Teams teeter on two big decisions
Two basketball programs have decisions to make. Some people might not agree, but I believe there are a lot of similarities. And in both cases, there is an opportunity for strong leadership to make a bold move.
Is there strong leadership, though?
At Oregon, new Athletic Director Pat Kilkenny is said to not be in love with basketball coach Ernie Kent. That sounds a little strange, with the Ducks headed off this week to play in the round of 16 in the NCAA Tournament.
On the other hand, if you look at the total program under Kent, I can understand why someone might think the Ducks could do better.
I'm not in love with the way Oregon chooses to play.
The Ducks would be more sound if they recruited better big men, got the ball inside more and didn't rely so much on 3-point shots. But, of course, this is the crapshoot college game, where the too-close 3-point line has made the sport more about streaky shooting than inside power.
I wouldn't favor a change in coaches for the sake of change.
Kent is a good recruiter who seems to be able to put together solid teams every three or four years. Maybe that's all that should be expected - although the Ducks should have been embarrassed that neither of this state's blue-chip recruits this season so much as paused to think about attending college in Eugene.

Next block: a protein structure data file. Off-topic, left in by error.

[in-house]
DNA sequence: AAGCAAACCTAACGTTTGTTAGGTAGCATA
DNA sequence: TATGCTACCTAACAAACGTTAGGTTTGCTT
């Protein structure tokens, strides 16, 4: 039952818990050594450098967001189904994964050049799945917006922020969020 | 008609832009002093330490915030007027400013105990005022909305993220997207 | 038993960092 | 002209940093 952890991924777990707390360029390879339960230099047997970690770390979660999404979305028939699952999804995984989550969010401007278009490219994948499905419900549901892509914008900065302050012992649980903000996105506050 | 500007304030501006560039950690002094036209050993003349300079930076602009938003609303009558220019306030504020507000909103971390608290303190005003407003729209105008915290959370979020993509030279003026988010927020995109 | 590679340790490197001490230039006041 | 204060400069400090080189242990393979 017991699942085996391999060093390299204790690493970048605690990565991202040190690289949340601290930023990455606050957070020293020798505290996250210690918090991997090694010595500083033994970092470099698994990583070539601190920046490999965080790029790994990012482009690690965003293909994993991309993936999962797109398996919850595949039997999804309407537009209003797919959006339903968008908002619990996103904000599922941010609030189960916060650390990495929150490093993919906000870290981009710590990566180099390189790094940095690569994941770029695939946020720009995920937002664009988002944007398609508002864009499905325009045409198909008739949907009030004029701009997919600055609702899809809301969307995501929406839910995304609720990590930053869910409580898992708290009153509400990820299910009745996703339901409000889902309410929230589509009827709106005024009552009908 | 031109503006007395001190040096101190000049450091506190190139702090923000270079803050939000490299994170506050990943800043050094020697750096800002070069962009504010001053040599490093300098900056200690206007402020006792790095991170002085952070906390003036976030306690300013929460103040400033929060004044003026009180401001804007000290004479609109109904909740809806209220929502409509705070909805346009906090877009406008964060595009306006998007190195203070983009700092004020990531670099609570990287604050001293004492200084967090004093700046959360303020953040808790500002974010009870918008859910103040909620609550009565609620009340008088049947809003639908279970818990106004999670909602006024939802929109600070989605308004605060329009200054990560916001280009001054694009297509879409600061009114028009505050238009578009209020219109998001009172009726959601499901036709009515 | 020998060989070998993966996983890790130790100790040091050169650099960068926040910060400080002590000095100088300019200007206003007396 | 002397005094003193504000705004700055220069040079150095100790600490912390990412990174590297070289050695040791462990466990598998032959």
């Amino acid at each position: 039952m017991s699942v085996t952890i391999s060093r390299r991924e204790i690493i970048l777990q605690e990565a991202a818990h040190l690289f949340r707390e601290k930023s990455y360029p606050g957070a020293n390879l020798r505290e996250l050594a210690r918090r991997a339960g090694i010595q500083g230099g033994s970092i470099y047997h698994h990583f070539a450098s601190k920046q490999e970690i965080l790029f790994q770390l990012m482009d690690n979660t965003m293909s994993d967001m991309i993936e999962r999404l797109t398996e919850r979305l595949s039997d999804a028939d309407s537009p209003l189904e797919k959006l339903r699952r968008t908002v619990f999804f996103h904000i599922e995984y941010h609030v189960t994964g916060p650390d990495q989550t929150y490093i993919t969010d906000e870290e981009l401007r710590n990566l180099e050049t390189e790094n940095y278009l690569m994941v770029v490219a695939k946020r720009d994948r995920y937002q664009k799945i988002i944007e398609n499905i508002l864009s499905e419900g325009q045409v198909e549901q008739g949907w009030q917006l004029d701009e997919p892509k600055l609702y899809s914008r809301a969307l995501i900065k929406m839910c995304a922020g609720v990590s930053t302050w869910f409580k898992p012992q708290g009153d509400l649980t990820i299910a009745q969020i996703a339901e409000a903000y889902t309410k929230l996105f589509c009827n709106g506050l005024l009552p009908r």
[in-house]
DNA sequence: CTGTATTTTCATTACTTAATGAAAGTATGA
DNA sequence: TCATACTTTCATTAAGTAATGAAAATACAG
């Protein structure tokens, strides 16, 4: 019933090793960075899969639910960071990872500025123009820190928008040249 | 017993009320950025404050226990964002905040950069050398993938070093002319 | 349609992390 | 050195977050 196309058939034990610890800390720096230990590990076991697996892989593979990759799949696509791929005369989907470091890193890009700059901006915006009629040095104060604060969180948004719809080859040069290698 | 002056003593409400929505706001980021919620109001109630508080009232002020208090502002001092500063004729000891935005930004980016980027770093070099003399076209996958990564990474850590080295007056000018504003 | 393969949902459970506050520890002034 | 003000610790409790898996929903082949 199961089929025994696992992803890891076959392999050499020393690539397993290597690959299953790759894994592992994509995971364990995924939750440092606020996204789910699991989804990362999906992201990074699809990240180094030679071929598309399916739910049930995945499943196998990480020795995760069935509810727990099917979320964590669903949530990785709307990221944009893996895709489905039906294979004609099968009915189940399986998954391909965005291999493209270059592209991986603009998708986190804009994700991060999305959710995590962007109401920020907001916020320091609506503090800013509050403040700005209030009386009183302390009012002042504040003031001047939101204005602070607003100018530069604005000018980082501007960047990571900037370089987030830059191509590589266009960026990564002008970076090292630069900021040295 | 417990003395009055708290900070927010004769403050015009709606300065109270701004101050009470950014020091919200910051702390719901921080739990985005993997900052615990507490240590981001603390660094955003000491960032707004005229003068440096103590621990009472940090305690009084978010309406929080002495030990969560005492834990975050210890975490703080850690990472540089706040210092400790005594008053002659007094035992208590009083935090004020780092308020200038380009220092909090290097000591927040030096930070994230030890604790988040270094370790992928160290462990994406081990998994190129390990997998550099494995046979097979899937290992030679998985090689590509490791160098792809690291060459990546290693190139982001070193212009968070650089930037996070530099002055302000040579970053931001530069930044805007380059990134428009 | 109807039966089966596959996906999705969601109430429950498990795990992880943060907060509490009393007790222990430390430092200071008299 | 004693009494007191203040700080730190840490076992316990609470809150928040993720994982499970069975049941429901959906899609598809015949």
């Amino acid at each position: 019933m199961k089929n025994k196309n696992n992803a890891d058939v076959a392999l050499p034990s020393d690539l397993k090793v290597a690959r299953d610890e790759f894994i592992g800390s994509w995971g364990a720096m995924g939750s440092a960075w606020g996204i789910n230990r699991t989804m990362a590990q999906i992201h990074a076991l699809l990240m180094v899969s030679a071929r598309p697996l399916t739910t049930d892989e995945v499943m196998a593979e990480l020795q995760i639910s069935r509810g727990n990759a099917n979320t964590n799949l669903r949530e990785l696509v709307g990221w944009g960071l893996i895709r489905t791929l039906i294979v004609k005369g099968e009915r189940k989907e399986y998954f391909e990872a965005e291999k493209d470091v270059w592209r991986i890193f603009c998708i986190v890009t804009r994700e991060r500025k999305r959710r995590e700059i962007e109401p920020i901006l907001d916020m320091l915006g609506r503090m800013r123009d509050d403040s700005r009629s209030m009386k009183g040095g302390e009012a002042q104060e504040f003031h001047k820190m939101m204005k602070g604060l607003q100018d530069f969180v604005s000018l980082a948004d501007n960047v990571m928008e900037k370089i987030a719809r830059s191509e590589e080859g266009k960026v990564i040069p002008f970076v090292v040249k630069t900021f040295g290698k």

Many here believe Mark Few at Gonzaga would be a better coach than Kent. I don't know Few well enough to say that, but if you're the AD and you think Few would be better, it's your duty to get him. Period.
I don't care if Kent wins the national championship - your job is to put the best coaching staff in place that you can. And it's your job to know which man is the better coach.
I see a similar situation with the Trail Blazers' search for a general manager. Everyone, it seems, both inside and outside the organization, is rooting for Kevin Pritchard.
He's a good guy and has done a solid job. It would be the popular, easy choice to just slide him up the ladder.
But doing so without checking to see if Geoff Petrie or Jerry West is interested would be stupid. Petrie is a no-brainer if you could get him.
Maybe Kiki Vandeweghe or Rick Adelman would be, too - and are at the very least worthy of interviews and consideration.
Pritchard, who hasn't been at the business all that long, could get a few more years in his player personnel position, learning from a great one, before moving up.
If he wants to go someplace else, wish him luck. But to select him over the proven track record of the Original Blazer, Petrie, just because he's here, would be a big mistake.
Hiring one of these men from outside would require vision and the ability to withstand criticism from all directions.
That's what great leadership is about - making the right moves and selling them to the doubters. Leaders know that long-term results beat short-term satisfaction every time.